Monday, 4 April 2016

How to Eliminate Sugar From Your Diet in 21 Days

Mounting research shows that going overboard on sugar can lead to high cholesterol and blood pressure and a greater risk of cancer, diabetes, and heart disease, not to mention excess weight gain. But there’s a difference between added sugars and the kinds found naturally in whole foods, like fructose in fruit and lactose in dairy: Eating naturally occurring sugars is generally considered healthy because they contain nutrients with metabolic benefits, such as fiber and antioxidants. Added sugars (sweeteners put into food for flavor) have no such perks; they are the type you’ll be eliminating during this challenge.
Week 1 to-do list:
• Clean house: The more sugar you have, the more you crave it, says Mark Gold, MD, a professor at the University of Florida College of Medicine. Sleuth out and avoid common culprits.
• Learn sugar lingo: Sound the alarm when you spot cane, syrup, nectar, words ending in “-ose,” agave, and fruit juice concentrate in ingredient lists. Dining out? Skip glazed, honey-dipped, sticky, and BBQ options.
• Purge the pantry: Throw out sugary packaged food and drinks. When in doubt, check the ingredients rather than the sugar grams; nutrition labels don’t yet specify how much of a product’s sugar is added versus natural.
• Sticker sweeteners: Put a Post-it on items like honey and brown sugar to act as a caution sign when you open the cabinet.
• Have a backup plan: Stash an emergency snack (like a banana or low-sugar Kind bar) in your bag, advises David Katz, MD, director of the Yale-Griffin Prevention Research Center.
Week 2 to-do list:
• Start slashing: Retrain your palate by making incremental changes. “You can lower your taste for sweetness in two weeks,” says Dr. Katz.
• Measure carefully: Scoop the sweetener you think you need—then put back half. “Half a teaspoon goes a long way,” says Sally Kuzemchak, RD.
• Mix it up: Combine no-sugar-added foods with the sweet versions (think ½ cup of plain, unsweetened almond milk with ½ cup of vanilla).
• Drink only water:  For a full week, down H20 instead of sodas (including diet kinds) and fruit juices.
Week 3 to-do list:
• Plan long-term: You’ve upped your sugar IQ and neutralized your sweet tooth. “After about three months, this diet overhaul will be the new familiar,” says Dr. Katz.
• Eat dessert:  Going cold turkey can cause headaches and cravings for some—so have a well-portioned treat if you want it.
• Increase healthy fat:  Add a “good” fat—avocado, olive oil—to every meal, urges Mark Hyman, MD, director of the Cleveland Clinic’s Center for Functional Medicine: “Healthy fats shut off receptors in your brain that stimulate sweetness cravings.”
• Stick to a schedule: Aim to eat your meals and snacks at the same time each day. “Having a routine keeps you from getting caught off guard by hunger and giving in to something that comes in a wrapper,” says Maria Rodriguez, RD, program manager of the Diabetes Alliance at the Mount Sinai Health System.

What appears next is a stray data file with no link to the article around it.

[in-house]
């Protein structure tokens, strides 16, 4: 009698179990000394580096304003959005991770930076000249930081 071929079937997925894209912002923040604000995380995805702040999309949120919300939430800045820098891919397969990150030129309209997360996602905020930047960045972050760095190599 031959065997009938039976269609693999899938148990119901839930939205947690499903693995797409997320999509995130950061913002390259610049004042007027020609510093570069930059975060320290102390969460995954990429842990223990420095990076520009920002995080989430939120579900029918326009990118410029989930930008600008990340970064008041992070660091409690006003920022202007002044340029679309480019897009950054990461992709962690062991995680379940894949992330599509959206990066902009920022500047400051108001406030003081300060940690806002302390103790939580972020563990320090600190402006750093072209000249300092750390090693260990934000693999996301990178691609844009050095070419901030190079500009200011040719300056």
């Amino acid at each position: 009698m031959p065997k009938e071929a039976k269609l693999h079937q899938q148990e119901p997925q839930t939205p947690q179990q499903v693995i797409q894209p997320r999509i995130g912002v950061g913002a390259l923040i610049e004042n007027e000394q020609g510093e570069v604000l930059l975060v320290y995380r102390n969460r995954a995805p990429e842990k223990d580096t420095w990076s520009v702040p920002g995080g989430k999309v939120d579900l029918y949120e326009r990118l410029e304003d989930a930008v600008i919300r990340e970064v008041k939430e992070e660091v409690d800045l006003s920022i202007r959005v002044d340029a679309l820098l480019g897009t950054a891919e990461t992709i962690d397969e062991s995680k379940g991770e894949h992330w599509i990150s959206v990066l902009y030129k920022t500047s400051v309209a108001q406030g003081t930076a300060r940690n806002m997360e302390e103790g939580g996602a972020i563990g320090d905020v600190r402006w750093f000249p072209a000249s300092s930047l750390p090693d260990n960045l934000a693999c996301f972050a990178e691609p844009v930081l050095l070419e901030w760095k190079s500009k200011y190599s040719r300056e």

1. This makes sense, but unless you dump your family and friends and live like a hermit, forgetting the rest of the world around you don't exist, this is all just an exercise in wishing it could happen.

    1. John, be positive. Take baby steps to eliminate sugar. Recognize it in its various forms. You will see by reducing your added sugar intake, your clothes will start to fall off. That's what happened to me. Check labels for sugar grams. Try to to consume more than 15g. daily. Eat fruit for natural sucrose. Come on, John, you can do this! Your family and friends have their own journey. You're only responsible for yours. Good luck.

  2. This makes sense, but unless you dump your family and friends and live like a hermit, forgetting the rest of the world around you don't exist, this is all just an exercise in wishing it could happen.

  3. I gave up sugar completely 11 months ago. It was tough. I was 'sick' for a few days. Headaches and nausea. Benefits are amazing though. Been able to eat what I want, when I want, within reason, and maintain my weight. After the first three months it becomes normal. I just dont eat dessert. Went through Christmas and just watched others eat sweets. My dessert now is popcorn or natural peanut butter on a banana. I am very finely tuned to sweet tastes now. When I put 2% milk in my tea, as opposed to unsweetened cashew milk, which I use 99% percent of the time, I can actually taste the naturally occurring sugar in the milk! Would never go back to sugar. I talked to a friend at work who drinks 10 to 12 cans of Coke a day. That is 100 teaspoons of sugar. A day.

  4. As a total lover of anything sweet, if I followed this guy's method I'd fail in the first 10 minutes. The key is so simple. Make your approach more real. Either you succeed or the "Cookie Monster" will rule over you. I just couldn't stand that any more. So I woke up one morning and had the brilliant idea to NOT wake up the Cookie Monster. This is the key. NOT trying to put him on a diet, negotiate with him, or trick him. No, instead just do 1 thing. You don't have to be strong, smart, powerful, be a yogi or a mystic. Just don't wake the Cookie Monster up. Is that so hard? Instead, put 100% Shredded Wheat in a bowl (or cooked steel-cut oaks boiled with 2 chopped dates), add some nuts, seeds, a ripe banana, sliced strawberries, blueberries and unsweetened almond milk and you will be in heaven while all along the Cookie Monster is fast asleep. If you were at a friend's house and they asked you to not open the bedroom door and wake up the baby, could you do that? Good, of course you wouldn't wake up the baby. So starting tomorrow morning, don't wake up "the baby." You can send me a comment over on - an Internet radio station I own. I haven't had a drop of sugar in months.